Yet despite the overwhelming evidence, Dawson continued to press his case for the rest of his life, spurred by his deeply held belief that discovery of his “dawn animal” had exposed the greatest missing link in the entire fossil record, a gap so enormous that it served to unmask the myth of evolution's claimed continuity and left Biblical creation as the only answer: “There is no link whatever in geological fact to connect Eozoon with the Mollusks, Radiates, or Crustaceans of the succeeding [rock record] . . . these stand before us as distinct creations. [A] gap . . . yawns in our imperfect geological record. Of actual facts [with which to fill this gap], therefore, we have none; and those evolutionists who have regarded the dawn-animal as an evidence in their favour, have been obliged to have recourse to supposition and assumption” (Dawson, 1875, p. 227). (In part, Dawson was right. In the fourth and all later editions of The Origin, Darwin cited the great age and primitive protozoal relations of Eozoon as consistent with his theory of evolution, just the sort of “supposition and assumption” that Dawson found so distressing.)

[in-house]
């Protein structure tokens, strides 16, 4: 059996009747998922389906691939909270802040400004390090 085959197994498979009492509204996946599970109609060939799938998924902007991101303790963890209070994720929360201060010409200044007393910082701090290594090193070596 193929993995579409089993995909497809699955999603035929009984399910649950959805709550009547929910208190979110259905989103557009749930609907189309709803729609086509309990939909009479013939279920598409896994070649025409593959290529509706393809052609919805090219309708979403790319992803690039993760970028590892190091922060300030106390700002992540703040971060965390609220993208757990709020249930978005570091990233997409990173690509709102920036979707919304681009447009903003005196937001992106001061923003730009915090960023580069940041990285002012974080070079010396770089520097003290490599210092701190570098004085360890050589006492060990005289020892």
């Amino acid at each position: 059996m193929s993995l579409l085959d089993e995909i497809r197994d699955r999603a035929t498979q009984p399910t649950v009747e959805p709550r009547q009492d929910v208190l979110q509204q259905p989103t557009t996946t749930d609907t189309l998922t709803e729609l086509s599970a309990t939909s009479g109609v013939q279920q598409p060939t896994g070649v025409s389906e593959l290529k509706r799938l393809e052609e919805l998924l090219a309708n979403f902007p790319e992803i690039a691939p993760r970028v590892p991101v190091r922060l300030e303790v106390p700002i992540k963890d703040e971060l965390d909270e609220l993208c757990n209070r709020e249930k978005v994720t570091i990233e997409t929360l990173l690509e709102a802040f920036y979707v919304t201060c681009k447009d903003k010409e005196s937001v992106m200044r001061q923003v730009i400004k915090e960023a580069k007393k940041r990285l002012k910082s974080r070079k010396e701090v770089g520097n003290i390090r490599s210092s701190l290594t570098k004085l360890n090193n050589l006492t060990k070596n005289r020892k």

Fortunately, Dawson's debacle would ultimately prove to be little more than a distracting detour on the path to progress, a redirection spurred initially by the prescient contributions of the American paleontologist Charles Doolittle Walcott (1850–1927).
Like Dawson before him, Walcott was enormously energetic and highly influential (Yochelson, 1967, 1997). He spent most of his adult life in Washington, DC, where he served as the CEO of powerful scientific organizations—first, as Director of the U.S. Geological Survey (1894 –1907), then Secretary of the Smithsonian Institution (1907–1927) and President of the National Academy of Sciences (1917–1923). Surprisingly, however, Walcott had little formal education. As a youth in northern New York State he received but 10 years of schooling, first in public schools and, later, at Utica Academy (from which he did not graduate). He never attended college and had no formally earned advanced degrees (a deficiency more than made up for in later life when he was awarded honorary doctorates by a dozen academic institutions).
In 1878, as a 28-year-old apprentice to James Hall, Chief Geologist of the state of New York and acknowledged dean of American paleontology, Walcott was first introduced to stromatolites—wavy layered moundshaped rock masses laid down by ancient communities of mat-building microbes —Cambrian-age structures near the town of Saratoga in eastern New York State. Named Cryptozoon (meaning “hidden life”), these cabbagelike structures (Fig. 2) would in later years form the basis of Walcott's side of a nasty argument known as the “Cryptozoon controversy.”